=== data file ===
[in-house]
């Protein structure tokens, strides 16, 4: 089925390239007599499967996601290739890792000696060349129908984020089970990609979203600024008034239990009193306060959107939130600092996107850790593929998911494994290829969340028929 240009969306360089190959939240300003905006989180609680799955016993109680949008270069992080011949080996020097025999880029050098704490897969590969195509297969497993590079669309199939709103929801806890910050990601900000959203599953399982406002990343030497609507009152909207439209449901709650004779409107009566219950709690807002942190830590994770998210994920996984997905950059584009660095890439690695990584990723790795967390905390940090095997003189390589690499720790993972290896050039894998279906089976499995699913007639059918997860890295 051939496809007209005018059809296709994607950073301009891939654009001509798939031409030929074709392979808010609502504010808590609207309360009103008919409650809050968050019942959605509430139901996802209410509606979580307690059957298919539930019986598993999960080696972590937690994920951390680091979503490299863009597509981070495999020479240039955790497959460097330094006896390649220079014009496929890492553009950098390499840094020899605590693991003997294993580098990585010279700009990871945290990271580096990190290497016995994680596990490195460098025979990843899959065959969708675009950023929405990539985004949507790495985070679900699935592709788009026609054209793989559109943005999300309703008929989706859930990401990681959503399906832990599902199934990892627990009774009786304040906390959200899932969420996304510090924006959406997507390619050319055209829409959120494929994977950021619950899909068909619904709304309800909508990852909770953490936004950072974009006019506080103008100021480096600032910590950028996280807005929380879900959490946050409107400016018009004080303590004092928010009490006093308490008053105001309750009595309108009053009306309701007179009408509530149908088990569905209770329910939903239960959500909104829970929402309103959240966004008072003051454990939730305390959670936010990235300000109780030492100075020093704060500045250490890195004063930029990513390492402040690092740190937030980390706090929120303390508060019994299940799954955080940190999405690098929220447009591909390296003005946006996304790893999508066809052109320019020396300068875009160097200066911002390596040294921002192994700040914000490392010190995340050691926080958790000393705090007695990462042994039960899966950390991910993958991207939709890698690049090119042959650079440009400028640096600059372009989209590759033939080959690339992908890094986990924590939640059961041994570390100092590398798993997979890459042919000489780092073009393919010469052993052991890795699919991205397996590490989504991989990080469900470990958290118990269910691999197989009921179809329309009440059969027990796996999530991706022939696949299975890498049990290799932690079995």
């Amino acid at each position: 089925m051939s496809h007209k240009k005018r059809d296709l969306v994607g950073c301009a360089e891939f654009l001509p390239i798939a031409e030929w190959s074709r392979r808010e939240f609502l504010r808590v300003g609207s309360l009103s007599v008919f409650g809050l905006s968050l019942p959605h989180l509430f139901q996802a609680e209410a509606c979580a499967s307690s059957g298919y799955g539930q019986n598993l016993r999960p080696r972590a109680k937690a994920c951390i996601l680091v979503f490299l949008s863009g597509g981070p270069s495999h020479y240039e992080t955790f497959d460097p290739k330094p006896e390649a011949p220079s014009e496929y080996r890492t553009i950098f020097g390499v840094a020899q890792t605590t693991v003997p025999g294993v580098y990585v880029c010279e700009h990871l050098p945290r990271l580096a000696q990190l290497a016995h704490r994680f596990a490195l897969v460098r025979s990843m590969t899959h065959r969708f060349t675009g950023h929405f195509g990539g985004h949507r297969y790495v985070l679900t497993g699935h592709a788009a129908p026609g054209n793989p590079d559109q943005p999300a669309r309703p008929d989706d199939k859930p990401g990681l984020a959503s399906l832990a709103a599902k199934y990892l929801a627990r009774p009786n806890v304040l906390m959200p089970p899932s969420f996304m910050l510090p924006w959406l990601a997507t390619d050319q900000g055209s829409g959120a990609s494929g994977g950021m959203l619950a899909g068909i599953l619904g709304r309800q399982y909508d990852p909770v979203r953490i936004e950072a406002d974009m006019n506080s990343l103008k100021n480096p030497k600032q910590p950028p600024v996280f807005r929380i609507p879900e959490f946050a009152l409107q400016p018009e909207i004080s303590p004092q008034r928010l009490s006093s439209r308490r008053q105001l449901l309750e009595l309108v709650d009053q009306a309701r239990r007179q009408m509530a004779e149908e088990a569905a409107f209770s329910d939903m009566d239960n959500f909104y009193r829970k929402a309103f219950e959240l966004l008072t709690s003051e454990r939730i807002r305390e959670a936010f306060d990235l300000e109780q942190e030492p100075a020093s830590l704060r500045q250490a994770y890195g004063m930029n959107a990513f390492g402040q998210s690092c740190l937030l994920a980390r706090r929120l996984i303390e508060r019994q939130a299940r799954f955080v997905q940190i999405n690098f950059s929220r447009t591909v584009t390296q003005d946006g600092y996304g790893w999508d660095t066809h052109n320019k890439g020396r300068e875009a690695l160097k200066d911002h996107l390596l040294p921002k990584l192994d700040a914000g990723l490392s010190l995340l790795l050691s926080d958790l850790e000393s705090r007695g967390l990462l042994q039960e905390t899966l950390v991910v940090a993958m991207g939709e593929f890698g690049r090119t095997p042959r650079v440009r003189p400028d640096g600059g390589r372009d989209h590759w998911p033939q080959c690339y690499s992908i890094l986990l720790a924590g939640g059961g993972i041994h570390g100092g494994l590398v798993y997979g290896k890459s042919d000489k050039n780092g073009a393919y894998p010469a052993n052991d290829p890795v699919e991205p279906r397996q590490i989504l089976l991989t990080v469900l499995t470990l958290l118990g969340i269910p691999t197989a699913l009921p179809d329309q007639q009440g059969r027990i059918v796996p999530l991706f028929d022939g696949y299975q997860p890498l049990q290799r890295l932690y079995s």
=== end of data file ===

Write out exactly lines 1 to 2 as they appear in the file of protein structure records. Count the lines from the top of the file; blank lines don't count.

[in-house]
């Protein structure tokens, strides 16, 4: 089925390239007599499967996601290739890792000696060349129908984020089970990609979203600024008034239990009193306060959107939130600092996107850790593929998911494994290829969340028929 240009969306360089190959939240300003905006989180609680799955016993109680949008270069992080011949080996020097025999880029050098704490897969590969195509297969497993590079669309199939709103929801806890910050990601900000959203599953399982406002990343030497609507009152909207439209449901709650004779409107009566219950709690807002942190830590994770998210994920996984997905950059584009660095890439690695990584990723790795967390905390940090095997003189390589690499720790993972290896050039894998279906089976499995699913007639059918997860890295 051939496809007209005018059809296709994607950073301009891939654009001509798939031409030929074709392979808010609502504010808590609207309360009103008919409650809050968050019942959605509430139901996802209410509606979580307690059957298919539930019986598993999960080696972590937690994920951390680091979503490299863009597509981070495999020479240039955790497959460097330094006896390649220079014009496929890492553009950098390499840094020899605590693991003997294993580098990585010279700009990871945290990271580096990190290497016995994680596990490195460098025979990843899959065959969708675009950023929405990539985004949507790495985070679900699935592709788009026609054209793989559109943005999300309703008929989706859930990401990681959503399906832990599902199934990892627990009774009786304040906390959200899932969420996304510090924006959406997507390619050319055209829409959120494929994977950021619950899909068909619904709304309800909508990852909770953490936004950072974009006019506080103008100021480096600032910590950028996280807005929380879900959490946050409107400016018009004080303590004092928010009490006093308490008053105001309750009595309108009053009306309701007179009408509530149908088990569905209770329910939903239960959500909104829970929402309103959240966004008072003051454990939730305390959670936010990235300000109780030492100075020093704060500045250490890195004063930029990513390492402040690092740190937030980390706090929120303390508060019994299940799954955080940190999405690098929220447009591909390296003005946006996304790893999508066809052109320019020396300068875009160097200066911002390596040294921002192994700040914000490392010190995340050691926080958790000393705090007695990462042994039960899966950390991910993958991207939709890698690049090119042959650079440009400028640096600059372009989209590759033939080959690339992908890094986990924590939640059961041994570390100092590398798993997979890459042919000489780092073009393919010469052993052991890795699919991205397996590490989504991989990080469900470990958290118990269910691999197989009921179809329309009440059969027990796996999530991706022939696949299975890498049990290799932690079995």